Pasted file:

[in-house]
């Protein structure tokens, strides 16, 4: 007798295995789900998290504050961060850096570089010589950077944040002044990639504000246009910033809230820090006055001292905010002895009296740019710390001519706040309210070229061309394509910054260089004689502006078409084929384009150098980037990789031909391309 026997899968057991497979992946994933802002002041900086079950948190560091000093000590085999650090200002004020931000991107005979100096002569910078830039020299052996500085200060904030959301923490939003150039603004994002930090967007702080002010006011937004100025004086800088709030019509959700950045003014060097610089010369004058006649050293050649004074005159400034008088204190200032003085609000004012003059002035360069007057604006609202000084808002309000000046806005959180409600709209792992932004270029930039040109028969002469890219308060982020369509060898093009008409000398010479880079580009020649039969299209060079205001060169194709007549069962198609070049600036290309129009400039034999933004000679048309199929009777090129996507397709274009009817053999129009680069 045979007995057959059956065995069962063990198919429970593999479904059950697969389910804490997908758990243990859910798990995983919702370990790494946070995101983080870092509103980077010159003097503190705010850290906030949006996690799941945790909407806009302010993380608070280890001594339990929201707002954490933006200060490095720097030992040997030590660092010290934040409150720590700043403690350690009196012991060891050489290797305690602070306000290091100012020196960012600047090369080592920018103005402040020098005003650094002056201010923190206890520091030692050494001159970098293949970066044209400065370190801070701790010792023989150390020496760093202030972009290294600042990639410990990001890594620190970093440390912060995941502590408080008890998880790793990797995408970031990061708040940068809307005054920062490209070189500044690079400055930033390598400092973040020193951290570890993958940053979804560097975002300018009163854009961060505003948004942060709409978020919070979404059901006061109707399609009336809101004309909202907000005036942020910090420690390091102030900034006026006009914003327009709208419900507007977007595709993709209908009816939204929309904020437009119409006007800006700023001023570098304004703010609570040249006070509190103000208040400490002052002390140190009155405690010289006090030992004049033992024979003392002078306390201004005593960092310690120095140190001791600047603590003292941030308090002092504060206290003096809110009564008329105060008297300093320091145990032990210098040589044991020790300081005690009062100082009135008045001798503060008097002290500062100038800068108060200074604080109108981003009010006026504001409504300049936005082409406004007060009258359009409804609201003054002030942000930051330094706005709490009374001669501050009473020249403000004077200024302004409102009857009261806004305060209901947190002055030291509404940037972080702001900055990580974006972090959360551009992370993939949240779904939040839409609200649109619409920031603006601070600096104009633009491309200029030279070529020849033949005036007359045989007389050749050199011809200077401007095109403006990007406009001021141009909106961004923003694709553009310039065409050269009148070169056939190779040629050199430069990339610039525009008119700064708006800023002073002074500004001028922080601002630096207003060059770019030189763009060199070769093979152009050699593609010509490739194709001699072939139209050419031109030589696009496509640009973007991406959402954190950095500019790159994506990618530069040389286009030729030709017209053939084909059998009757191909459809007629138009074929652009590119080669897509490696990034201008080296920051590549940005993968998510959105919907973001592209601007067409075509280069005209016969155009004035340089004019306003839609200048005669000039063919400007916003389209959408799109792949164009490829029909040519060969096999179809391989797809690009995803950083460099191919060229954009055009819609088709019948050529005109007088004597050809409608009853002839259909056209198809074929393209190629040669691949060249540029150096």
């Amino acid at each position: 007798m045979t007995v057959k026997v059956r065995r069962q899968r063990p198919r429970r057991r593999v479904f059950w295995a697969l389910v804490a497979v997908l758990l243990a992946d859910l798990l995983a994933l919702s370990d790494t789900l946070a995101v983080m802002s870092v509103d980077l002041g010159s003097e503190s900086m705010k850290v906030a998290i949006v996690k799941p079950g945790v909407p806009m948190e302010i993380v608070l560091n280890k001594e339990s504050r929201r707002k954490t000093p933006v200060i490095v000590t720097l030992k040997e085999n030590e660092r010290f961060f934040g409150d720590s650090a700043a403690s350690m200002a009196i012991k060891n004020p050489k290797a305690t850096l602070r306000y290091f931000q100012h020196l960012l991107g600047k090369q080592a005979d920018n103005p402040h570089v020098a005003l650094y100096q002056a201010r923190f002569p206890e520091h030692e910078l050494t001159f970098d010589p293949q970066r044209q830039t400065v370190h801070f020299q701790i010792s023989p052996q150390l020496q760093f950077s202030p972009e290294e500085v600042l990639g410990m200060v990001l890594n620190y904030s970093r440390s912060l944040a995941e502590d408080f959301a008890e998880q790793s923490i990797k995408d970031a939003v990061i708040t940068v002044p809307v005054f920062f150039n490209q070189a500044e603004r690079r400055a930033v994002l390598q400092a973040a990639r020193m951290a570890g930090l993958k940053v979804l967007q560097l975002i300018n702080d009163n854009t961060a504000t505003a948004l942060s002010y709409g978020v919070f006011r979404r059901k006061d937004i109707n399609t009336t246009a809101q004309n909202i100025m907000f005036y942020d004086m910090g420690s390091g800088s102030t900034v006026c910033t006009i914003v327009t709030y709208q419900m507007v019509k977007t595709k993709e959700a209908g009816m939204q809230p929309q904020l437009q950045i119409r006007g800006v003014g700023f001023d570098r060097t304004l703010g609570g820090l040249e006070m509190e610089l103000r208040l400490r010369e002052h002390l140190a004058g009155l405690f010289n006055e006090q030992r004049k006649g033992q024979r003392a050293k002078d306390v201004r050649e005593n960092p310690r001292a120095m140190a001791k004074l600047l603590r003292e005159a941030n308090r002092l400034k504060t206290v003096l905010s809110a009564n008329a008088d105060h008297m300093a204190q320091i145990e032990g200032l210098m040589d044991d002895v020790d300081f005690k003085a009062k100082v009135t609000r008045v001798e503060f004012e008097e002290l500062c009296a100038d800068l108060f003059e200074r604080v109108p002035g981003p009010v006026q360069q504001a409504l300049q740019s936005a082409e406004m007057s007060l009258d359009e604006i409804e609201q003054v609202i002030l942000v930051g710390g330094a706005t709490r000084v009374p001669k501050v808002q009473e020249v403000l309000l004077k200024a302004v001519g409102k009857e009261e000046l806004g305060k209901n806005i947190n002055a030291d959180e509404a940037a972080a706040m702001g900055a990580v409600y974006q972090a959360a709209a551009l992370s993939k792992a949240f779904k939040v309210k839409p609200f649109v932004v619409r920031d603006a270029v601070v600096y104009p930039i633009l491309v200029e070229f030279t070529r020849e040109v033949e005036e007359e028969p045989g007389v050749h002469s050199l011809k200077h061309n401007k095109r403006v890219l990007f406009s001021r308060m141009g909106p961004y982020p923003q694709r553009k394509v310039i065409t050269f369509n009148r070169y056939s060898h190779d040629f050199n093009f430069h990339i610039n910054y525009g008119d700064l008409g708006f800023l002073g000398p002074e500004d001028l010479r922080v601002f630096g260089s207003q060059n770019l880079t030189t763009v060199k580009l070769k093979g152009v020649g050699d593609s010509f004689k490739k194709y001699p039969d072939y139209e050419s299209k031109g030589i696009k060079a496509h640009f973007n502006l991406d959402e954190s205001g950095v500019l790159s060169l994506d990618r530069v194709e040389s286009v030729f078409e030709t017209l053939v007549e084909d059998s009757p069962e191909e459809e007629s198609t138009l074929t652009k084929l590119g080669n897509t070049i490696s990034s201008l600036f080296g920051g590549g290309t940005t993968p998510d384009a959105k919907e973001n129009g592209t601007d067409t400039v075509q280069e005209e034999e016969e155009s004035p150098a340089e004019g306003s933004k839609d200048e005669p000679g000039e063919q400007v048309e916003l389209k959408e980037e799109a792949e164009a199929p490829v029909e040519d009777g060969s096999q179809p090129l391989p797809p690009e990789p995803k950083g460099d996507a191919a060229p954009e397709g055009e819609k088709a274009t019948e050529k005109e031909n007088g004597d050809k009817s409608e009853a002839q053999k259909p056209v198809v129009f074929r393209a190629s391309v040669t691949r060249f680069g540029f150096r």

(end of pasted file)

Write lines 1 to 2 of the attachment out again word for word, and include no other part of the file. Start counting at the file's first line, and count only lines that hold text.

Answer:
[in-house]
């Protein structure tokens, strides 16, 4: 007798295995789900998290504050961060850096570089010589950077944040002044990639504000246009910033809230820090006055001292905010002895009296740019710390001519706040309210070229061309394509910054260089004689502006078409084929384009150098980037990789031909391309 026997899968057991497979992946994933802002002041900086079950948190560091000093000590085999650090200002004020931000991107005979100096002569910078830039020299052996500085200060904030959301923490939003150039603004994002930090967007702080002010006011937004100025004086800088709030019509959700950045003014060097610089010369004058006649050293050649004074005159400034008088204190200032003085609000004012003059002035360069007057604006609202000084808002309000000046806005959180409600709209792992932004270029930039040109028969002469890219308060982020369509060898093009008409000398010479880079580009020649039969299209060079205001060169194709007549069962198609070049600036290309129009400039034999933004000679048309199929009777090129996507397709274009009817053999129009680069 045979007995057959059956065995069962063990198919429970593999479904059950697969389910804490997908758990243990859910798990995983919702370990790494946070995101983080870092509103980077010159003097503190705010850290906030949006996690799941945790909407806009302010993380608070280890001594339990929201707002954490933006200060490095720097030992040997030590660092010290934040409150720590700043403690350690009196012991060891050489290797305690602070306000290091100012020196960012600047090369080592920018103005402040020098005003650094002056201010923190206890520091030692050494001159970098293949970066044209400065370190801070701790010792023989150390020496760093202030972009290294600042990639410990990001890594620190970093440390912060995941502590408080008890998880790793990797995408970031990061708040940068809307005054920062490209070189500044690079400055930033390598400092973040020193951290570890993958940053979804560097975002300018009163854009961060505003948004942060709409978020919070979404059901006061109707399609009336809101004309909202907000005036942020910090420690390091102030900034006026006009914003327009709208419900507007977007595709993709209908009816939204929309904020437009119409006007800006700023001023570098304004703010609570040249006070509190103000208040400490002052002390140190009155405690010289006090030992004049033992024979003392002078306390201004005593960092310690120095140190001791600047603590003292941030308090002092504060206290003096809110009564008329105060008297300093320091145990032990210098040589044991020790300081005690009062100082009135008045001798503060008097002290500062100038800068108060200074604080109108981003009010006026504001409504300049936005082409406004007060009258359009409804609201003054002030942000930051330094706005709490009374001669501050009473020249403000004077200024302004409102009857009261806004305060209901947190002055030291509404940037972080702001900055990580974006972090959360551009992370993939949240779904939040839409609200649109619409920031603006601070600096104009633009491309200029030279070529020849033949005036007359045989007389050749050199011809200077401007095109403006990007406009001021141009909106961004923003694709553009310039065409050269009148070169056939190779040629050199430069990339610039525009008119700064708006800023002073002074500004001028922080601002630096207003060059770019030189763009060199070769093979152009050699593609010509490739194709001699072939139209050419031109030589696009496509640009973007991406959402954190950095500019790159994506990618530069040389286009030729030709017209053939084909059998009757191909459809007629138009074929652009590119080669897509490696990034201008080296920051590549940005993968998510959105919907973001592209601007067409075509280069005209016969155009004035340089004019306003839609200048005669000039063919400007916003389209959408799109792949164009490829029909040519060969096999179809391989797809690009995803950083460099191919060229954009055009819609088709019948050529005109007088004597050809409608009853002839259909056209198809074929393209190629040669691949060249540029150096």